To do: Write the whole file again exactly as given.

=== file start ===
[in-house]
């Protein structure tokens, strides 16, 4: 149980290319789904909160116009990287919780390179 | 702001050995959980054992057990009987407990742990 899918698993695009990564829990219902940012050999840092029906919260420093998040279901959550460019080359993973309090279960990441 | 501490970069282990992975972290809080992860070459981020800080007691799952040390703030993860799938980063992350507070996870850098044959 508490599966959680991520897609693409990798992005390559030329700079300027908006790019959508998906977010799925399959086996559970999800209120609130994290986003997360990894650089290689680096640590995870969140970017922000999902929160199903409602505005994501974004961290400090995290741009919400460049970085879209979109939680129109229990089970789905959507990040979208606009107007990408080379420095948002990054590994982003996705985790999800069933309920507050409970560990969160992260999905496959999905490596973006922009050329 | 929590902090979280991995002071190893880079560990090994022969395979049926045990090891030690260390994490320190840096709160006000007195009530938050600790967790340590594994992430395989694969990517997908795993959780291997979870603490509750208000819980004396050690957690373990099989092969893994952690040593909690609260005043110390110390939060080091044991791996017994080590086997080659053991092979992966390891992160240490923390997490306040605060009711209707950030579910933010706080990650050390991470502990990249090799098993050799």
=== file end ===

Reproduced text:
[in-house]
């Protein structure tokens, strides 16, 4: 149980290319789904909160116009990287919780390179 | 702001050995959980054992057990009987407990742990 899918698993695009990564829990219902940012050999840092029906919260420093998040279901959550460019080359993973309090279960990441 | 501490970069282990992975972290809080992860070459981020800080007691799952040390703030993860799938980063992350507070996870850098044959 508490599966959680991520897609693409990798992005390559030329700079300027908006790019959508998906977010799925399959086996559970999800209120609130994290986003997360990894650089290689680096640590995870969140970017922000999902929160199903409602505005994501974004961290400090995290741009919400460049970085879209979109939680129109229990089970789905959507990040979208606009107007990408080379420095948002990054590994982003996705985790999800069933309920507050409970560990969160992260999905496959999905490596973006922009050329 | 929590902090979280991995002071190893880079560990090994022969395979049926045990090891030690260390994490320190840096709160006000007195009530938050600790967790340590594994992430395989694969990517997908795993959780291997979870603490509750208000819980004396050690957690373990099989092969893994952690040593909690609260005043110390110390939060080091044991791996017994080590086997080659053991092979992966390891992160240490923390997490306040605060009711209707950030579910933010706080990650050390991470502990990249090799098993050799």